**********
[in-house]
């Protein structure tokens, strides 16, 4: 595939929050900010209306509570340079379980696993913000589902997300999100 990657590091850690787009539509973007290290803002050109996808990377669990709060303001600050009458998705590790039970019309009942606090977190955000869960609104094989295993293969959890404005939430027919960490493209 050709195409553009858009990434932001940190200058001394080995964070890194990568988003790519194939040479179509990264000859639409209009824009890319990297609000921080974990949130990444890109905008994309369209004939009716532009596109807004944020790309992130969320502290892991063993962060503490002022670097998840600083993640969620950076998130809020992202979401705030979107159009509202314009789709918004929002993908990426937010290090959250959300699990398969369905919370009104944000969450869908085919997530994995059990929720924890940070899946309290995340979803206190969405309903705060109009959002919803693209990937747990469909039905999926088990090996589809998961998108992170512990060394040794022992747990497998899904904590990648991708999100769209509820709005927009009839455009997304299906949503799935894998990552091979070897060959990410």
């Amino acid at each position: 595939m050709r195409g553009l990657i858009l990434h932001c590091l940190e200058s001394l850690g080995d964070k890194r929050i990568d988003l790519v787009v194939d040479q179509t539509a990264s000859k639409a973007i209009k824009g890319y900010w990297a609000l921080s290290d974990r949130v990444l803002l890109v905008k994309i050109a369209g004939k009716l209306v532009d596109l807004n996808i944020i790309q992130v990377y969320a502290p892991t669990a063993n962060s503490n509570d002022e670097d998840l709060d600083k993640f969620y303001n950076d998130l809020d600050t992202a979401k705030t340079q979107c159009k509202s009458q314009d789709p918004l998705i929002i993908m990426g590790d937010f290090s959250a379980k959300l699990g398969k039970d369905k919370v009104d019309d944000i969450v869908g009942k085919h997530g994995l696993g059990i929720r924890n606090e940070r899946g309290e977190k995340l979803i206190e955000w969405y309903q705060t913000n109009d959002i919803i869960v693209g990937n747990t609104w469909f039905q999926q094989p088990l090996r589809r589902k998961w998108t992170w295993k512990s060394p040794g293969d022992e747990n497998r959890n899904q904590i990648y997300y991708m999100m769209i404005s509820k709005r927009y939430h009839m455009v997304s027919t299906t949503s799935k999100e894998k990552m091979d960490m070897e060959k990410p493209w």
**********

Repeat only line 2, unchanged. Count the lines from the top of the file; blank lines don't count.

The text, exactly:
């Protein structure tokens, strides 16, 4: 595939929050900010209306509570340079379980696993913000589902997300999100 990657590091850690787009539509973007290290803002050109996808990377669990709060303001600050009458998705590790039970019309009942606090977190955000869960609104094989295993293969959890404005939430027919960490493209 050709195409553009858009990434932001940190200058001394080995964070890194990568988003790519194939040479179509990264000859639409209009824009890319990297609000921080974990949130990444890109905008994309369209004939009716532009596109807004944020790309992130969320502290892991063993962060503490002022670097998840600083993640969620950076998130809020992202979401705030979107159009509202314009789709918004929002993908990426937010290090959250959300699990398969369905919370009104944000969450869908085919997530994995059990929720924890940070899946309290995340979803206190969405309903705060109009959002919803693209990937747990469909039905999926088990090996589809998961998108992170512990060394040794022992747990497998899904904590990648991708999100769209509820709005927009009839455009997304299906949503799935894998990552091979070897060959990410």